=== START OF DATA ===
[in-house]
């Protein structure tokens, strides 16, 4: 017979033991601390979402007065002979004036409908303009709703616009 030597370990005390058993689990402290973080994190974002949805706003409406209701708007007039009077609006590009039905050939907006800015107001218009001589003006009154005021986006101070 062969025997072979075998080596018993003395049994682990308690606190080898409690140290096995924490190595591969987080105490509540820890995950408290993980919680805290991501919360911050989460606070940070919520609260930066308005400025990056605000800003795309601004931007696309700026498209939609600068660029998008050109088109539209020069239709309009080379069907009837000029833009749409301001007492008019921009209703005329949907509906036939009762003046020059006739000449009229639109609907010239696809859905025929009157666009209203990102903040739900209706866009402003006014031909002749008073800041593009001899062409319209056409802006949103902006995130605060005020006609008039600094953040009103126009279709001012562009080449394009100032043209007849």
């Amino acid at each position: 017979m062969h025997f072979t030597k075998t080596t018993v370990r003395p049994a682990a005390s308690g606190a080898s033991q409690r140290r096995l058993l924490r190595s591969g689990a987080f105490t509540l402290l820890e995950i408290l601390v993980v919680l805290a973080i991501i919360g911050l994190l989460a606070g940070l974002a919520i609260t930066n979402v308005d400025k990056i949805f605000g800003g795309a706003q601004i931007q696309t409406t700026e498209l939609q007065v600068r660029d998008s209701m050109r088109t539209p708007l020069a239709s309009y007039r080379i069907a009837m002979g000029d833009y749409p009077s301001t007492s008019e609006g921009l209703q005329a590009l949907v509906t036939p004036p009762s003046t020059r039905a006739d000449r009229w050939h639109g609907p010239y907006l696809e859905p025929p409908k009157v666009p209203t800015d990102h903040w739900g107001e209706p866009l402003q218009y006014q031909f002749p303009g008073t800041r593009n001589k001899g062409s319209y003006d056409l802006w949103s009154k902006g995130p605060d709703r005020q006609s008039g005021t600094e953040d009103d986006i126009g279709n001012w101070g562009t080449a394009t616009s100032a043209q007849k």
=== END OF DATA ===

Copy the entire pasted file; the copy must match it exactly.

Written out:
[in-house]
């Protein structure tokens, strides 16, 4: 017979033991601390979402007065002979004036409908303009709703616009 030597370990005390058993689990402290973080994190974002949805706003409406209701708007007039009077609006590009039905050939907006800015107001218009001589003006009154005021986006101070 062969025997072979075998080596018993003395049994682990308690606190080898409690140290096995924490190595591969987080105490509540820890995950408290993980919680805290991501919360911050989460606070940070919520609260930066308005400025990056605000800003795309601004931007696309700026498209939609600068660029998008050109088109539209020069239709309009080379069907009837000029833009749409301001007492008019921009209703005329949907509906036939009762003046020059006739000449009229639109609907010239696809859905025929009157666009209203990102903040739900209706866009402003006014031909002749008073800041593009001899062409319209056409802006949103902006995130605060005020006609008039600094953040009103126009279709001012562009080449394009100032043209007849």
């Amino acid at each position: 017979m062969h025997f072979t030597k075998t080596t018993v370990r003395p049994a682990a005390s308690g606190a080898s033991q409690r140290r096995l058993l924490r190595s591969g689990a987080f105490t509540l402290l820890e995950i408290l601390v993980v919680l805290a973080i991501i919360g911050l994190l989460a606070g940070l974002a919520i609260t930066n979402v308005d400025k990056i949805f605000g800003g795309a706003q601004i931007q696309t409406t700026e498209l939609q007065v600068r660029d998008s209701m050109r088109t539209p708007l020069a239709s309009y007039r080379i069907a009837m002979g000029d833009y749409p009077s301001t007492s008019e609006g921009l209703q005329a590009l949907v509906t036939p004036p009762s003046t020059r039905a006739d000449r009229w050939h639109g609907p010239y907006l696809e859905p025929p409908k009157v666009p209203t800015d990102h903040w739900g107001e209706p866009l402003q218009y006014q031909f002749p303009g008073t800041r593009n001589k001899g062409s319209y003006d056409l802006w949103s009154k902006g995130p605060d709703r005020q006609s008039g005021t600094e953040d009103d986006i126009g279709n001012w101070g562009t080449a394009t616009s100032a043209q007849k």